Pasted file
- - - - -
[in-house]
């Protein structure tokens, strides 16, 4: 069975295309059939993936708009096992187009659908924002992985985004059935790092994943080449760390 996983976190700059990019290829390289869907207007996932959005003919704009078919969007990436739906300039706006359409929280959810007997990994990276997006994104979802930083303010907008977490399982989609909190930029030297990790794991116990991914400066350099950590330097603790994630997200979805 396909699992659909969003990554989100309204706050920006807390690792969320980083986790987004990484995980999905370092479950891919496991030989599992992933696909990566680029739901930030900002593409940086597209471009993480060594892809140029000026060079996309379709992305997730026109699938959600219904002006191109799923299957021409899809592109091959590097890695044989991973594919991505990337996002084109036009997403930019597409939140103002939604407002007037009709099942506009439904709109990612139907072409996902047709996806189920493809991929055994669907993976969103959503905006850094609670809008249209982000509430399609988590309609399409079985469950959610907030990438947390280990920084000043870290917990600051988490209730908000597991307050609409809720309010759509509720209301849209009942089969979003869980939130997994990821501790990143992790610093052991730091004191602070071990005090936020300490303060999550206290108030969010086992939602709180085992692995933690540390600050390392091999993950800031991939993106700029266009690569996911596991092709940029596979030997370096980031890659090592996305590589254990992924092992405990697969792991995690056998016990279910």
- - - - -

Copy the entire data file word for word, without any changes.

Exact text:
[in-house]
């Protein structure tokens, strides 16, 4: 069975295309059939993936708009096992187009659908924002992985985004059935790092994943080449760390 996983976190700059990019290829390289869907207007996932959005003919704009078919969007990436739906300039706006359409929280959810007997990994990276997006994104979802930083303010907008977490399982989609909190930029030297990790794991116990991914400066350099950590330097603790994630997200979805 396909699992659909969003990554989100309204706050920006807390690792969320980083986790987004990484995980999905370092479950891919496991030989599992992933696909990566680029739901930030900002593409940086597209471009993480060594892809140029000026060079996309379709992305997730026109699938959600219904002006191109799923299957021409899809592109091959590097890695044989991973594919991505990337996002084109036009997403930019597409939140103002939604407002007037009709099942506009439904709109990612139907072409996902047709996806189920493809991929055994669907993976969103959503905006850094609670809008249209982000509430399609988590309609399409079985469950959610907030990438947390280990920084000043870290917990600051988490209730908000597991307050609409809720309010759509509720209301849209009942089969979003869980939130997994990821501790990143992790610093052991730091004191602070071990005090936020300490303060999550206290108030969010086992939602709180085992692995933690540390600050390392091999993950800031991939993106700029266009690569996911596991092709940029596979030997370096980031890659090592996305590589254990992924092992405990697969792991995690056998016990279910």